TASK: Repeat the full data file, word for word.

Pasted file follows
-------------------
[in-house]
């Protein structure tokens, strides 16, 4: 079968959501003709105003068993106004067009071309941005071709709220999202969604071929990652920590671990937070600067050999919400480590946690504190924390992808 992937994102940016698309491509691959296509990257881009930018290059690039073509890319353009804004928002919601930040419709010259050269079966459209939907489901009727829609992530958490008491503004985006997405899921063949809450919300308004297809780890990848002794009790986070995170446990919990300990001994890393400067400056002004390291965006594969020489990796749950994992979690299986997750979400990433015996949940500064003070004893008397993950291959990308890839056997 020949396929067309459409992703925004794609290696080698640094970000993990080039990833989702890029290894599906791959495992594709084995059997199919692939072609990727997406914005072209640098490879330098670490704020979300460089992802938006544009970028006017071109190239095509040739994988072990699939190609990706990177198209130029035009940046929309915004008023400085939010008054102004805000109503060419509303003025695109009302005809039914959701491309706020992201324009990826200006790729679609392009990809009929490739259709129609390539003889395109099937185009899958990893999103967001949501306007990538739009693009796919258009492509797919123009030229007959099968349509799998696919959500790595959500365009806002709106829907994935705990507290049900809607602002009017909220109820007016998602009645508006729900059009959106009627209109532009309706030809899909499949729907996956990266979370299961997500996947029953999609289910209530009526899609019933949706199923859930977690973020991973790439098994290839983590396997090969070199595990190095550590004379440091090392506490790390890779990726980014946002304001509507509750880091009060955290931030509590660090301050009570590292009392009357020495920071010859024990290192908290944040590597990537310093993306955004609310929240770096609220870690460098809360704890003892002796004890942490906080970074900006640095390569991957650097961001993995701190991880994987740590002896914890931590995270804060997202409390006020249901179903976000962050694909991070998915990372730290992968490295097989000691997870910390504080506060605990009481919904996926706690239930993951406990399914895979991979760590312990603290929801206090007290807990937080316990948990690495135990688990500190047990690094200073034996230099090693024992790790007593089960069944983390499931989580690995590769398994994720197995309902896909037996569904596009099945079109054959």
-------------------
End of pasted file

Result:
[in-house]
């Protein structure tokens, strides 16, 4: 079968959501003709105003068993106004067009071309941005071709709220999202969604071929990652920590671990937070600067050999919400480590946690504190924390992808 992937994102940016698309491509691959296509990257881009930018290059690039073509890319353009804004928002919601930040419709010259050269079966459209939907489901009727829609992530958490008491503004985006997405899921063949809450919300308004297809780890990848002794009790986070995170446990919990300990001994890393400067400056002004390291965006594969020489990796749950994992979690299986997750979400990433015996949940500064003070004893008397993950291959990308890839056997 020949396929067309459409992703925004794609290696080698640094970000993990080039990833989702890029290894599906791959495992594709084995059997199919692939072609990727997406914005072209640098490879330098670490704020979300460089992802938006544009970028006017071109190239095509040739994988072990699939190609990706990177198209130029035009940046929309915004008023400085939010008054102004805000109503060419509303003025695109009302005809039914959701491309706020992201324009990826200006790729679609392009990809009929490739259709129609390539003889395109099937185009899958990893999103967001949501306007990538739009693009796919258009492509797919123009030229007959099968349509799998696919959500790595959500365009806002709106829907994935705990507290049900809607602002009017909220109820007016998602009645508006729900059009959106009627209109532009309706030809899909499949729907996956990266979370299961997500996947029953999609289910209530009526899609019933949706199923859930977690973020991973790439098994290839983590396997090969070199595990190095550590004379440091090392506490790390890779990726980014946002304001509507509750880091009060955290931030509590660090301050009570590292009392009357020495920071010859024990290192908290944040590597990537310093993306955004609310929240770096609220870690460098809360704890003892002796004890942490906080970074900006640095390569991957650097961001993995701190991880994987740590002896914890931590995270804060997202409390006020249901179903976000962050694909991070998915990372730290992968490295097989000691997870910390504080506060605990009481919904996926706690239930993951406990399914895979991979760590312990603290929801206090007290807990937080316990948990690495135990688990500190047990690094200073034996230099090693024992790790007593089960069944983390499931989580690995590769398994994720197995309902896909037996569904596009099945079109054959």